Eleven months ago, Margie Obeng was a wide-eyed 16-year-old battling dehydration and the July sun as she walked through Arlandria on one of her first days as a fledgling community activist.
She knew then that the work she and nine other teens were doing for the summer could pay off in the end with a crucial college scholarship, but it was about the furthest thing from her mind. I need water, she lamented before continuing on.
But, on Tuesday, those hours spent trekking the citys sidewalks, knocking on doors and listening to residents feeling marginalized became the golden ticket for Obeng and six other minority students. The Alexandria high school juniors signed contracts for a six-year scholarship-internship program that makes worrying about how to pay for college a thing of the past.
I didnt know that all of this would happen for me, that this would be the end result of all my hard work, Obeng said Tuesday. Its still hitting me. This is crazy.
The program provides the signees with a summer internship this year and throughout college, a one-year position when they graduate and any funds they need to make higher education a reality. That money will likely total more than $1 million, according to Lucero Beebe-Guidice, a spokeswoman for Tenants and Workers United, which helped implement the program.
Each of the students addressed the crowd of family, friends, Alexandria School Board members and school officials in English and their native tongue, either Spanish or Ghanaian, during the scholarship signing at TWU.
Their remarks of gratitude made clear the singular importance of the scholarships.
Today is a big day for all seven of us, said Ginno Huarocc. Five years ago I came to this country and I never saw myself going to college because I didnt know the language and the financial burden was too great.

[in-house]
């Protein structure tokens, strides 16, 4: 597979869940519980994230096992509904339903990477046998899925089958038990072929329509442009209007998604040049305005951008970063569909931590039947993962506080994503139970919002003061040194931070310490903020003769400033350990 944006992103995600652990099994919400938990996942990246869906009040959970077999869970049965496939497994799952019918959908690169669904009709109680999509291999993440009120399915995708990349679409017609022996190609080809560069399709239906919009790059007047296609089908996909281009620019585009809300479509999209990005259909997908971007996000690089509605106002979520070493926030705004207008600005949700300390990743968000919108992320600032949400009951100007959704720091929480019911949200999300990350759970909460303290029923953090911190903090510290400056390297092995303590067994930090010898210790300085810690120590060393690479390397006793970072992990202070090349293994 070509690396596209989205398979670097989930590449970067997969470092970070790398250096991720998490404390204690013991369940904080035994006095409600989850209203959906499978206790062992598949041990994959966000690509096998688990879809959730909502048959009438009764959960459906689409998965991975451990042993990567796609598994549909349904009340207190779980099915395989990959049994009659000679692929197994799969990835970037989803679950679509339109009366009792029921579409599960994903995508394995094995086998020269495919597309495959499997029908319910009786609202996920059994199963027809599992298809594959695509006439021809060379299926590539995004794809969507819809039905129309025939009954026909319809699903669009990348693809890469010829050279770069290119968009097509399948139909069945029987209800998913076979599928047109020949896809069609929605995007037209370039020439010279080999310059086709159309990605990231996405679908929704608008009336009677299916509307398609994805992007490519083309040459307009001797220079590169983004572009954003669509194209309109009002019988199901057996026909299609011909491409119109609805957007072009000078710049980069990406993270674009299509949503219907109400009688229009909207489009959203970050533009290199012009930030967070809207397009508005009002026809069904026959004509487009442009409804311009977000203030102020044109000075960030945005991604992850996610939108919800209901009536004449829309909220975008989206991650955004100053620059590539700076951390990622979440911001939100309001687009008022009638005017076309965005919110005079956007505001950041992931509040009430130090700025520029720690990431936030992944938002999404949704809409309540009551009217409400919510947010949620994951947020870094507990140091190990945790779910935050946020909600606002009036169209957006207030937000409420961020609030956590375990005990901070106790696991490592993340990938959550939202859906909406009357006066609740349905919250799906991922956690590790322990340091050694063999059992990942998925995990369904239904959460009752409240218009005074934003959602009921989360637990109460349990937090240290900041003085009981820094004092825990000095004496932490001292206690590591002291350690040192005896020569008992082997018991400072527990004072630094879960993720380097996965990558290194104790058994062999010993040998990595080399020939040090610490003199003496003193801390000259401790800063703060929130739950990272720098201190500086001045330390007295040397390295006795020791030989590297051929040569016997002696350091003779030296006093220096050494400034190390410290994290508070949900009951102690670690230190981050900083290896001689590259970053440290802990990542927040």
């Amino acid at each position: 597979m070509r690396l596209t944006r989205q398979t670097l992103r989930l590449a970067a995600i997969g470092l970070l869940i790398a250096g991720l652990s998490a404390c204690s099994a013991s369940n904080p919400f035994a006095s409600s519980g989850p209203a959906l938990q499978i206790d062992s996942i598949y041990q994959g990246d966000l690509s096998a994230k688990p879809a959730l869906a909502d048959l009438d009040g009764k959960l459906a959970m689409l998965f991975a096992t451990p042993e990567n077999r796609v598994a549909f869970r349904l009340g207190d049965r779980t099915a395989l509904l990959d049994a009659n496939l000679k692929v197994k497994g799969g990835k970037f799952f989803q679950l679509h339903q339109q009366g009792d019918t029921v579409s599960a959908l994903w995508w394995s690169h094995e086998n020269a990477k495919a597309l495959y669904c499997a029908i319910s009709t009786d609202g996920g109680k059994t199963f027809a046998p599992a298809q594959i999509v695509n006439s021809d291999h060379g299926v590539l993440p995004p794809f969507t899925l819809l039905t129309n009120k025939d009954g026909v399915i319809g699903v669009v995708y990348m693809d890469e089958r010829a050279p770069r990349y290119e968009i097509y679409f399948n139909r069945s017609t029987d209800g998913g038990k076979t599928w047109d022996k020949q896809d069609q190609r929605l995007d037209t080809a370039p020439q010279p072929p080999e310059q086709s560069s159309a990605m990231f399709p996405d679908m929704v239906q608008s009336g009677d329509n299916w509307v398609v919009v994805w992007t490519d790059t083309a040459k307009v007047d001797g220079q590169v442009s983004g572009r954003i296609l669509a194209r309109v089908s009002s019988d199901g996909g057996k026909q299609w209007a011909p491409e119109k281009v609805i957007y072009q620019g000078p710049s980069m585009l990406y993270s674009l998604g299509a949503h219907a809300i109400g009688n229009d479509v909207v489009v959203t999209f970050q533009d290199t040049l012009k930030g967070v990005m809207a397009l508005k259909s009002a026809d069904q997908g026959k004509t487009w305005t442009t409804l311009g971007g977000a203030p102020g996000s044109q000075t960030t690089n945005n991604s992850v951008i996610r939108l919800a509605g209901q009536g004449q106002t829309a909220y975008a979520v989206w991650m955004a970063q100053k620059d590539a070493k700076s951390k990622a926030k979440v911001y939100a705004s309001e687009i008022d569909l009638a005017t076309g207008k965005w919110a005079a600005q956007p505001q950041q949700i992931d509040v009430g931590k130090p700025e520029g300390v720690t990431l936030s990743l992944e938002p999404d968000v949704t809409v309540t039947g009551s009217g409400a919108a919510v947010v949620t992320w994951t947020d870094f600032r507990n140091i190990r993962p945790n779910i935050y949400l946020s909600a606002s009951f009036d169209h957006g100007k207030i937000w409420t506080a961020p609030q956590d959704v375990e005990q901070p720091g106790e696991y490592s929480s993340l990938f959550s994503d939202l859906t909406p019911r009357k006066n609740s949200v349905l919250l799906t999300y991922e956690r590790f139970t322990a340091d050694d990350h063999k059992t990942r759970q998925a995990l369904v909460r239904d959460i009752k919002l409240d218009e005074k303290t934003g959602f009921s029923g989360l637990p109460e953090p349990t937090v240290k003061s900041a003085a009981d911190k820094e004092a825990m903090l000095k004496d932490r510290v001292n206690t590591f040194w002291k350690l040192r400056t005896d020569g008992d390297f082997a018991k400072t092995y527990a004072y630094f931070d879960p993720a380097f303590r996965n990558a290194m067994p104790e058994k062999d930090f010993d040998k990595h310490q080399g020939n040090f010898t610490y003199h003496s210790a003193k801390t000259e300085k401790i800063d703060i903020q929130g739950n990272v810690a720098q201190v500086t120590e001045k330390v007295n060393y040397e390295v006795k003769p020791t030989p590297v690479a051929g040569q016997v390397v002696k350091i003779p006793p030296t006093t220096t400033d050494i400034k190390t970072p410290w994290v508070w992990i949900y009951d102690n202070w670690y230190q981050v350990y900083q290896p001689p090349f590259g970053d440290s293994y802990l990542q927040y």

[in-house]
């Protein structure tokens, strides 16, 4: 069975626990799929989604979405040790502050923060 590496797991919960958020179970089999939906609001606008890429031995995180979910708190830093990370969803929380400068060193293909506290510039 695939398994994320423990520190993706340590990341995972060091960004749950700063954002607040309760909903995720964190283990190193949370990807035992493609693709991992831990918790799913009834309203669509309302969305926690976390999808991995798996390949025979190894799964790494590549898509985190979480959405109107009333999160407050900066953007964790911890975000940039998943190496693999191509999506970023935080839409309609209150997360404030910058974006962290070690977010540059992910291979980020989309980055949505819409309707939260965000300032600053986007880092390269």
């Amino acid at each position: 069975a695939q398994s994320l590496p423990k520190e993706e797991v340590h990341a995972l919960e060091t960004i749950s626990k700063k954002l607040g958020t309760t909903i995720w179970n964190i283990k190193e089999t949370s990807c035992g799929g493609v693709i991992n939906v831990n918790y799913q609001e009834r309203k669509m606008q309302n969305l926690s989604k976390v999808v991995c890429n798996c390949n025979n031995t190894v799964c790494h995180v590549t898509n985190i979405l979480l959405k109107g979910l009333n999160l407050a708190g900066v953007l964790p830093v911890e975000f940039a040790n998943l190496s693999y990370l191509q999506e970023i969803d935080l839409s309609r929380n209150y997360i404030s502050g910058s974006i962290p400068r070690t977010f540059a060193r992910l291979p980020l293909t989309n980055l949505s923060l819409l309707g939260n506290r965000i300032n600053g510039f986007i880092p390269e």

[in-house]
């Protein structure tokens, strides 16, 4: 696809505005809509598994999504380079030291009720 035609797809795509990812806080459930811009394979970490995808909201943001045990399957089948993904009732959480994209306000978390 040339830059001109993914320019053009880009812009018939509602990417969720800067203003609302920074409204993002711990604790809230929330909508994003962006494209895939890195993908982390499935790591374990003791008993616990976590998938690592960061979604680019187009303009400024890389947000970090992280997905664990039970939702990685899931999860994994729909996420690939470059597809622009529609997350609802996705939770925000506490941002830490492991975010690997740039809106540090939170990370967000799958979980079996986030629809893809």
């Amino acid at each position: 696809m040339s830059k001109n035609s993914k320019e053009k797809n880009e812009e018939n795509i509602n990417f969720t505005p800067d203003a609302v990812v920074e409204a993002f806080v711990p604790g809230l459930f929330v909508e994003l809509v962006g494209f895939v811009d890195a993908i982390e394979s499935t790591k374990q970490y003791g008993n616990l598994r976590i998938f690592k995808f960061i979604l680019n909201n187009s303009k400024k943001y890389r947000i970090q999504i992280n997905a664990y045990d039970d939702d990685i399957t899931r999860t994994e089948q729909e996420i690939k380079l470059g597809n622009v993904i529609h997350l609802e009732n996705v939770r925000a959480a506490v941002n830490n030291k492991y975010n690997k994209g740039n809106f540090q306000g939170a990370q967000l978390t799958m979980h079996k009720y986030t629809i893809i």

Now there is nothing that can stop us from achieving our goal of higher education.
Between the shared responses of disbelief and thanks, the realization of many of their dreams also sparked genuine emotion.
When I found out I had won the scholarship, my happiness turned into tears and everybody was crying for me, said Dora Tweneboa, a recent immigrant from Ghana. When I came here I was not having any hope that anybody was going to support me to go to college.
Along with Obeng, Huarocc and Tweneboa, T.C. Williams juniors Carla Benitez, Jennifer Araujo, Luisa Burgos and Melvin Alvarez committed themselves to the program for the next six years. None of the students called the multi-year obligation anything other than a win-win situation.
The students had been field-tested since their internship last summer, working with TWU on a number of community projects.
Over that span, they gained leadership and communication skills and a bond with the community that many didnt have before, according to Burgos, who now plans to fight racism and discrimination.
TWU runs the initiative Community Organizing for Education and Democracy Scholars on the local level. Additional support comes from a handful of national youth and social justice organizations.
Having watched the students grow since last summer, Esteban Garces, the program coordinator at TWU, is upbeat about what they could achieve.
Every Friday they put up with me for three hours and, even though theyre pretty tired at the end of the week, they gained a lot from the workshops, he said. You build them up and work with them, but they kind of take it on their own and its really special.